In the east, where the warmth of the climate makes cleanliness more immediately neceffary than in colder countries, it is made one part of their religion: the Jewish law, and the Mahometan, which in some things copies after it, is filled with bathings, purifications, and other rites of the like nature. Though there is the above-named convenient reason to be assigned for these ceremonies, the chicf intention undoubtedly was to typify inward purity and cleanliness of heart by those outward washings. We read several injunctions of this kind in the book of Deuteronomy, which confirm this truth; and which are but ill accounted for by saying as some do, that they were only instituted for convenience in the desert, which otherwise could not have been habitable for fo many years. Vol. VIII.

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I shall conclude this Effay with a story which I have somewhere read in an account of Mahometan superstitions.

A Dervise of great fanctity one morning had the misfortune as he took up a crystal cup which was consecrated to the prophct, to let it fall upon the ground and dash it in pieces. His fon coming in some time after, he stretched out his hand to bless him, as his manner was every morning; but the youth going out stumbled over the threshold and broke his arm. As the old man wondered at these events a caravan passed by in its way from Mecca: the Dervise approached it to beg a blessing; but, as he stroaked one of the holy camels, he received a kick from the beast that sorely bruised him. His forrow and amazement increased upon him until he recollected that, through hurry and inadvertency, he had that morning come abroad without washing his hands.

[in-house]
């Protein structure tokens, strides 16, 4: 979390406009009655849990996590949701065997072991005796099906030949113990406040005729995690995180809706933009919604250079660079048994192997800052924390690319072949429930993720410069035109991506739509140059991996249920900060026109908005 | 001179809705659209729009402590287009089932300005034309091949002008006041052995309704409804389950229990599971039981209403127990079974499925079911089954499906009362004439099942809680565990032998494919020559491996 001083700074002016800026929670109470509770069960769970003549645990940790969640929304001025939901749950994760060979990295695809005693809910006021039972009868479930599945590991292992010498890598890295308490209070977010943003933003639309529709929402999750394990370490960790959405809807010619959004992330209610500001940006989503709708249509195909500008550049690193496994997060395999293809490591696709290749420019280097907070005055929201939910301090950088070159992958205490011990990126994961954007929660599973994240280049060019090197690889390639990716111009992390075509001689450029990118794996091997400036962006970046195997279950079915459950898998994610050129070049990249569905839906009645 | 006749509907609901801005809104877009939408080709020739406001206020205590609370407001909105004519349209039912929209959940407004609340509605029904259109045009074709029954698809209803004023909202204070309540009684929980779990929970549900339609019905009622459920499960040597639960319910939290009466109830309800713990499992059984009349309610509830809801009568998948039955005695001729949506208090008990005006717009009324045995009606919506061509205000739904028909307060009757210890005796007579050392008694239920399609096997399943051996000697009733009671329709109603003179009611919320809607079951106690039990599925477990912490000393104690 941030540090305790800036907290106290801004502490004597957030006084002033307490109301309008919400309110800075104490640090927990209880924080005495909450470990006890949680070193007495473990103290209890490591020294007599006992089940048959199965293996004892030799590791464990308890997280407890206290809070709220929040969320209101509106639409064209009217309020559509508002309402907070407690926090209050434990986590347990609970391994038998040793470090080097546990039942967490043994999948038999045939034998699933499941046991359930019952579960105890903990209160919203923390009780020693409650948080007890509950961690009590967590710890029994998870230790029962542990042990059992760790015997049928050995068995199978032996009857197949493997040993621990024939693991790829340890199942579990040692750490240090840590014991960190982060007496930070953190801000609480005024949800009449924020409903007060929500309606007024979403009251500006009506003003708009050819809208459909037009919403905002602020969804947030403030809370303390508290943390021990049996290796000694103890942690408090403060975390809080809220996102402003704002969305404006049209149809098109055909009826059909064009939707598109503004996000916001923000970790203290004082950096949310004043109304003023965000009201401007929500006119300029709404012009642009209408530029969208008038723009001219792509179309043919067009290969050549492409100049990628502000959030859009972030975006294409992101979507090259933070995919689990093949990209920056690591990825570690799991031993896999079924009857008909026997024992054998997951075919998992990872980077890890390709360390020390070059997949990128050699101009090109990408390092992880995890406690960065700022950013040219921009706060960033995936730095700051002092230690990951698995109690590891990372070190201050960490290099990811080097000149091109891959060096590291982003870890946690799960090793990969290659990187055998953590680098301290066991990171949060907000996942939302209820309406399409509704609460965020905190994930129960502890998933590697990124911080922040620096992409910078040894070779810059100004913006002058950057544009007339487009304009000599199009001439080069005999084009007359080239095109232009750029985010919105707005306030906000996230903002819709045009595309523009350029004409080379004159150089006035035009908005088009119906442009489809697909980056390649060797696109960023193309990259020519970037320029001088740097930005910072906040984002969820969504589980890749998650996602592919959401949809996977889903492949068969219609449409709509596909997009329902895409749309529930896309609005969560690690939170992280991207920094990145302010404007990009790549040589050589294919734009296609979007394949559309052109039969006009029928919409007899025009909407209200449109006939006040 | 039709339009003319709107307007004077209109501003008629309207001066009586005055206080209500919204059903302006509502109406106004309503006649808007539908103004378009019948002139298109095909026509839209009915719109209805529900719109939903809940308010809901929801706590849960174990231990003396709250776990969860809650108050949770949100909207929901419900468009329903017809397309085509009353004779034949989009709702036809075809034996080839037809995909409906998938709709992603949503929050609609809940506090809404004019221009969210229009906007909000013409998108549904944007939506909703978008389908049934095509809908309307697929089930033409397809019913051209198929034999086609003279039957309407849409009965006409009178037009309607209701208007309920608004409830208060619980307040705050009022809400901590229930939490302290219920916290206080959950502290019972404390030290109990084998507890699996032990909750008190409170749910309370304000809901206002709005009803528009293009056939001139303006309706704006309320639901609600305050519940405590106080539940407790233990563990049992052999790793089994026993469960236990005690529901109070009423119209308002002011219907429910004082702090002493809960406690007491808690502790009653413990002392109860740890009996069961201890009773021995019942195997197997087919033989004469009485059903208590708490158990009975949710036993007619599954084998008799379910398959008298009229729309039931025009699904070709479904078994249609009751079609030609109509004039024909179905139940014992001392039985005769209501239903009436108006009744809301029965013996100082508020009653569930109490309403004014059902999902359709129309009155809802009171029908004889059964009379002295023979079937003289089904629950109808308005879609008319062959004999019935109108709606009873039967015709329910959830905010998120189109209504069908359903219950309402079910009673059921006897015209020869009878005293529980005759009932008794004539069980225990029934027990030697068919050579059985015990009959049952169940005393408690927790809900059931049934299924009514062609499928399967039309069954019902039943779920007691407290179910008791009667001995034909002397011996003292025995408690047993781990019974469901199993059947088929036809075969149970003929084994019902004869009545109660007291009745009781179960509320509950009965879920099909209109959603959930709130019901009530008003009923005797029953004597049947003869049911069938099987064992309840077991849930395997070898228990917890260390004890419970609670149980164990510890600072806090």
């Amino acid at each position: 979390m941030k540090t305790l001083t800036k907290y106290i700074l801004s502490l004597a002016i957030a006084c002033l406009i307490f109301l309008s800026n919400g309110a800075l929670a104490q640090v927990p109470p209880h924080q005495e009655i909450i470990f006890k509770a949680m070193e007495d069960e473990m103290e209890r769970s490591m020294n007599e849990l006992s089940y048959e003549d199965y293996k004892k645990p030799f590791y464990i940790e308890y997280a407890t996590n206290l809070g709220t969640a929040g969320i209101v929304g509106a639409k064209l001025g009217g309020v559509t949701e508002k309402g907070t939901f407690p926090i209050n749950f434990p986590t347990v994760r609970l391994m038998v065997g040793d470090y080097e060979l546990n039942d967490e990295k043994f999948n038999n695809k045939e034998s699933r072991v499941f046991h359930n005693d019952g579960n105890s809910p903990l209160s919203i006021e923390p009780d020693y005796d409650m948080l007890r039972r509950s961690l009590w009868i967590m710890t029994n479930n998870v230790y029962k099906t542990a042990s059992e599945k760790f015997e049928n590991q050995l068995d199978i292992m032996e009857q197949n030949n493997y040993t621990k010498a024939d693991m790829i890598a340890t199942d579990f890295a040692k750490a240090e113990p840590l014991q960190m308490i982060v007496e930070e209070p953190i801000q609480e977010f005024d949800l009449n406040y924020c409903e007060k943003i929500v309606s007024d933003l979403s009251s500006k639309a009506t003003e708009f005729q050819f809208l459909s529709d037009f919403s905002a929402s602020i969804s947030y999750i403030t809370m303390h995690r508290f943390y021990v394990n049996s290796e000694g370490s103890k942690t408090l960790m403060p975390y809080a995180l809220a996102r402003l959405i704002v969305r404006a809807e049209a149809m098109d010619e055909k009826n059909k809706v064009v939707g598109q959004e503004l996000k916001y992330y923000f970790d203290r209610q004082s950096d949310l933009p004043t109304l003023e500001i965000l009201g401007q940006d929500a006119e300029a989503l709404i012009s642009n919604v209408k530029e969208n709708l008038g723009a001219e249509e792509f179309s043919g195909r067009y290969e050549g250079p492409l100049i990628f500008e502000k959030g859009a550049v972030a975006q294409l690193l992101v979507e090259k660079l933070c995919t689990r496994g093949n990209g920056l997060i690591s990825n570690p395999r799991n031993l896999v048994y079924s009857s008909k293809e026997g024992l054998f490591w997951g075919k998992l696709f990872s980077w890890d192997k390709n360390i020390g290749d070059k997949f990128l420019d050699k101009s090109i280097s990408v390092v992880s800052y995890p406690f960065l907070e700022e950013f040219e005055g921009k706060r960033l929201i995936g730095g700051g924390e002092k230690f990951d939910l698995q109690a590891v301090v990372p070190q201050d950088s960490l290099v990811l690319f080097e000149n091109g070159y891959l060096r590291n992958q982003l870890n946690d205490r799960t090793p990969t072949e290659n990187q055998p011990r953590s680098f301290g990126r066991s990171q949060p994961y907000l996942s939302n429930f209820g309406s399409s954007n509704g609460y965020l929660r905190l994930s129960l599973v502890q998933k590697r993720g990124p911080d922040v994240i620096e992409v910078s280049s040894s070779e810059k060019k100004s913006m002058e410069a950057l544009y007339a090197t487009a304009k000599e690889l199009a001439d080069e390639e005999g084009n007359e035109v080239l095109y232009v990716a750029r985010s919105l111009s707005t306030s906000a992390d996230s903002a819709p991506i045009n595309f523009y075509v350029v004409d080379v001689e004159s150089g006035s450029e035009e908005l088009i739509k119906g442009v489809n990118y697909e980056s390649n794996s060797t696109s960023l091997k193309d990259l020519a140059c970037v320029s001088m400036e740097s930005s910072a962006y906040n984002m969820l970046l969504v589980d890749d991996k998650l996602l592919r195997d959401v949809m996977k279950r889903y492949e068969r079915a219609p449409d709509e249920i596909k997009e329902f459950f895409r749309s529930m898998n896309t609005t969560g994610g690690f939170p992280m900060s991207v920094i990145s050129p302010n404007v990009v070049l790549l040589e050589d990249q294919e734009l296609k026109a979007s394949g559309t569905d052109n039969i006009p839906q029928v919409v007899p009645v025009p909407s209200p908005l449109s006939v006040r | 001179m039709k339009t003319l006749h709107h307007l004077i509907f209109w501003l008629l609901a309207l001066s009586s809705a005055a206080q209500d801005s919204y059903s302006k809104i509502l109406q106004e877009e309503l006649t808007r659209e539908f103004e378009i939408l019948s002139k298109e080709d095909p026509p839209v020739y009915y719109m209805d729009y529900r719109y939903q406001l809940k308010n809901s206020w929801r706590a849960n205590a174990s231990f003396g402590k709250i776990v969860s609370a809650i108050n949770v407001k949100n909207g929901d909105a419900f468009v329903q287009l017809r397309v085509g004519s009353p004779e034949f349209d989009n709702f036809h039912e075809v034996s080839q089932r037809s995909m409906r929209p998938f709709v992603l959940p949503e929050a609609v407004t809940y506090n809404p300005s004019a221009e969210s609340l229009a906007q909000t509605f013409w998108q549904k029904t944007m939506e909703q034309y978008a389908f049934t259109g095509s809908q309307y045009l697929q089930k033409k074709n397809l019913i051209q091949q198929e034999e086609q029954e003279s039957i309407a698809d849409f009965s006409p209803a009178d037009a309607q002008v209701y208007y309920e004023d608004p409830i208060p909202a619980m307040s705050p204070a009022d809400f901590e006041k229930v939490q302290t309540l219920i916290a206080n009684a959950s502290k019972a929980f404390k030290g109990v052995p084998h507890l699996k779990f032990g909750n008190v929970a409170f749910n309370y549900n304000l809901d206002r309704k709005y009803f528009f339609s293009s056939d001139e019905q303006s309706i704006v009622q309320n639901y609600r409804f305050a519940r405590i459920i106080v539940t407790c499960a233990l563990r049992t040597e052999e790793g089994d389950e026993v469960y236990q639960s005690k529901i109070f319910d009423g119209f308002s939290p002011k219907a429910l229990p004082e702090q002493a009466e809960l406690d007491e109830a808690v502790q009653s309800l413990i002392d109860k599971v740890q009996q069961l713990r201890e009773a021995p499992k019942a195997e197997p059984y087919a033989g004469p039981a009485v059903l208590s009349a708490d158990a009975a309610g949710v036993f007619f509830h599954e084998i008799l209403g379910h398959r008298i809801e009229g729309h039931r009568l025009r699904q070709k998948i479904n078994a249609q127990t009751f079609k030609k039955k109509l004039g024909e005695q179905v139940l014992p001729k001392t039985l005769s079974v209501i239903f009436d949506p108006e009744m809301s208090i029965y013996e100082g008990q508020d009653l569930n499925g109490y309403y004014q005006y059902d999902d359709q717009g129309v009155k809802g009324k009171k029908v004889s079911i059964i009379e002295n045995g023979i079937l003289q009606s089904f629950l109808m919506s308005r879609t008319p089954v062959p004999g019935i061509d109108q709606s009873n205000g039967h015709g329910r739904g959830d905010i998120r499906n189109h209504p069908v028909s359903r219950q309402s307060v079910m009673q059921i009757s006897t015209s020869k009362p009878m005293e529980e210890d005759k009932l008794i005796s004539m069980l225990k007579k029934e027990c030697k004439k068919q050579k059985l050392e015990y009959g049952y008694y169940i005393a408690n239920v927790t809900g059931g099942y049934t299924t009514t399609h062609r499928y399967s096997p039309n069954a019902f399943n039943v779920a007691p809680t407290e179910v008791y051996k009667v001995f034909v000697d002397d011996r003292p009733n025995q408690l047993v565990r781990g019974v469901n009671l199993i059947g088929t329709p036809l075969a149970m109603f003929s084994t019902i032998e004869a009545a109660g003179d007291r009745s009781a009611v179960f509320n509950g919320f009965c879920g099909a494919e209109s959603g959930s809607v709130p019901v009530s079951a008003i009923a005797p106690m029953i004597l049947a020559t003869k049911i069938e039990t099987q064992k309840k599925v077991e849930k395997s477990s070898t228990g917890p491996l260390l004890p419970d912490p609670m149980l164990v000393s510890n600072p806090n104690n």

N° 632

Monday, December 13, 1714.

Expkbo numerum, reddorque tenebris.

Virg. Æn. vi. 545. the number I'll complete, Then to obscurity well pleas'd retreat."

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THE love of symmetry and order, which

is natural to the mind of man, betrays him fometimes into very whimsical fancies. .

6. This

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“ This noble principle,” says a French author, “ loves to amuse ittelf on the most trifling occa- fions. You may see a profound philosopher," ' says he, " walk for an hour together in his soʻchamber, and industriously treading, at every

step, upon every other board in the flooring." Every reader will recollect several instances of this nature without my aslistance. I think it was Gregorio Leti, who had published as many books as he was years old*; which was a rule he had laid down and punctually observed to the year of his death.